Leslie Kasperowicz holds a BA in Social Sciences from the University of Winnipeg. She spent several years as a Farmers Insurance CSR, gaining a solid understanding of insurance products, including home, life, auto, and commercial, and working directly with insurance customers to understand their needs. She has since used that knowledge in her more than ten years as a writer, mainly in the insuranc...

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UPDATED: Oct 19, 2021

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Important facts to know...

  • Bumpers are engineered to be able to absorb the impact of a low-speed collision but can still be damaged
  • If your bumper is damaged or destroyed in an accident, you’ll need collision coverage for your insurer to pay
  • Before your own auto insurance policy pays, you’ll have to cover your collision deductible and the insurer will pay the remainder
  • When filing a collision claim, you may have to worry about your future personal rates going up
  • If the other party is at fault for the accident, your bumper coverage will be covered under a third-party claim

If you collide with another car or some other object, one of the first things that is going to make contact is your bumper. A dented bumper is one of the most common damages sustained to private passengers vehicles when they are in even the lowest speed accidents. Without that bumper though, people could suffer injuries more easily during accidents, so it’s still a good thing they exist, even if they get damaged.

The entire purpose of the bumper is to absorb the impact so that components under the hood shift as little as possible after a collision.

It would be very discouraging to auto insurance consumers if they learned that their bumpers weren’t covered under their insurance, especially since the bumper is designed to help mitigate injuries and loss as much as possible when there’s a collision.

Luckily, your bumper damage will be covered as long as it’s sustained in a covered loss.

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What type of bumper damage is covered?

Auto insurance isn’t meant to be some sort of warranty that covers your car bumper to bumper. If that were the case, there’d be no reason to have insurance and a warranty. Each product is necessary, but one doesn’t replace the need for the other.

Even though auto insurance is the only one legally required, you should always do a cost-benefit analysis before rejecting a warranty.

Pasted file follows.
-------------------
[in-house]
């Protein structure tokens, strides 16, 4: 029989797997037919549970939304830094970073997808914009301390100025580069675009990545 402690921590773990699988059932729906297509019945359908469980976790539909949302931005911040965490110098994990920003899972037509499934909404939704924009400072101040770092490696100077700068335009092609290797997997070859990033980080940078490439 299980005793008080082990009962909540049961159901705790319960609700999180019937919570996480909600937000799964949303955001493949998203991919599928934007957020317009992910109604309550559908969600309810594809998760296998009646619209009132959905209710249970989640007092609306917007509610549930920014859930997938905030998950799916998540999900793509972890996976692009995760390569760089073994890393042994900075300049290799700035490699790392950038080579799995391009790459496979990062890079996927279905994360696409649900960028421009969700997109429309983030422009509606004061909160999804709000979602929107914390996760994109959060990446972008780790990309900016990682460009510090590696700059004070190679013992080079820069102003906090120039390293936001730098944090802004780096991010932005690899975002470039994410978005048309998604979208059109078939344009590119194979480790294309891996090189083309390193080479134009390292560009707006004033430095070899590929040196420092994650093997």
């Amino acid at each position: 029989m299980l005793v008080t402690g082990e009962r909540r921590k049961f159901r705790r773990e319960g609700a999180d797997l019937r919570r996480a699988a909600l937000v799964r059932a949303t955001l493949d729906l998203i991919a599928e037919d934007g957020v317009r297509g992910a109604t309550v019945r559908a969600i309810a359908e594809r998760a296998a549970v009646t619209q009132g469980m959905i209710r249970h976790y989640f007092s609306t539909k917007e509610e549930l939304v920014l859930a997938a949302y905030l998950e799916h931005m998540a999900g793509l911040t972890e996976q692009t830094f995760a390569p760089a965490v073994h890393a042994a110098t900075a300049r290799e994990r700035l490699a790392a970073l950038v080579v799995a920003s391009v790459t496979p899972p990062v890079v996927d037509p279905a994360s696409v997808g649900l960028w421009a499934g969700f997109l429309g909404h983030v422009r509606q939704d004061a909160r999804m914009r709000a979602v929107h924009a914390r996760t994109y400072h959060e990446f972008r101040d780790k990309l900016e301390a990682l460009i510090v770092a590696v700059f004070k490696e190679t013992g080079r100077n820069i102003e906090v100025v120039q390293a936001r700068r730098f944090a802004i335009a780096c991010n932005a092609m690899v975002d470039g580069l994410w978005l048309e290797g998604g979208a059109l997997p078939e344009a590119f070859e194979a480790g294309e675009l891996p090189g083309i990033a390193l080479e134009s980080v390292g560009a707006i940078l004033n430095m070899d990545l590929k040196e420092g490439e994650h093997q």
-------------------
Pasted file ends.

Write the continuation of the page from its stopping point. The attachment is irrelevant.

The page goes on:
Auto insurance strictly covers damage that is sustained in a sudden and unexpected loss. If the damage to something covered under warranty happened over time as opposed to happening suddenly, it would be excluded even if you had the appropriate coverage.

Here are examples of losses that your insurance would pay for with the right coverage:

  • Damage sustained in a multi-car collision with other vehicles and or cyclists
  • Damage sustained in a single-car accident with a pole, tree, or another object
  • Damage sustained after contact with a live animal like a deer or dog
  • Damage sustained when the vehicle is stolen and then recovered
  • Damage caused by a vandal during an act of vandalism
  • Damage sustained in a storm or after a flood
  • Damage to the bumper caused by a runaway cart in a parking lot

Before filing any insurance claims after an accident, make sure that whatever has been damaged is covered, that way there won’t be any confusion.

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What type of bumper damage isn’t covered?

There’s a long list of different types of damages that are covered, but that has to leave you wondering what type of damage is excluded. After all, it doesn’t seem like there are many forms of damage that aren’t mentioned.

While there is a tiny category of damages that aren’t covered, it’s important to know what they are. Here’s are some of the claims that can be denied:

  • Damage sustained to the bumper when the owner intentionally strikes or damages the car
  • Damage sustained to the bumper while the vehicle is being operated by an excluded driver
  • Damage sustained when the driver intentionally causes an accident out of anger
  • Rust damage that worsens over time because of oxidation
  • Damage to the bumper after an at-fault accident when you don’t have the right physical damage coverage
  • Damage to the bumper because of a theft or vandalism without having comprehensive coverage
  • Warped or peeling paint that worsens over time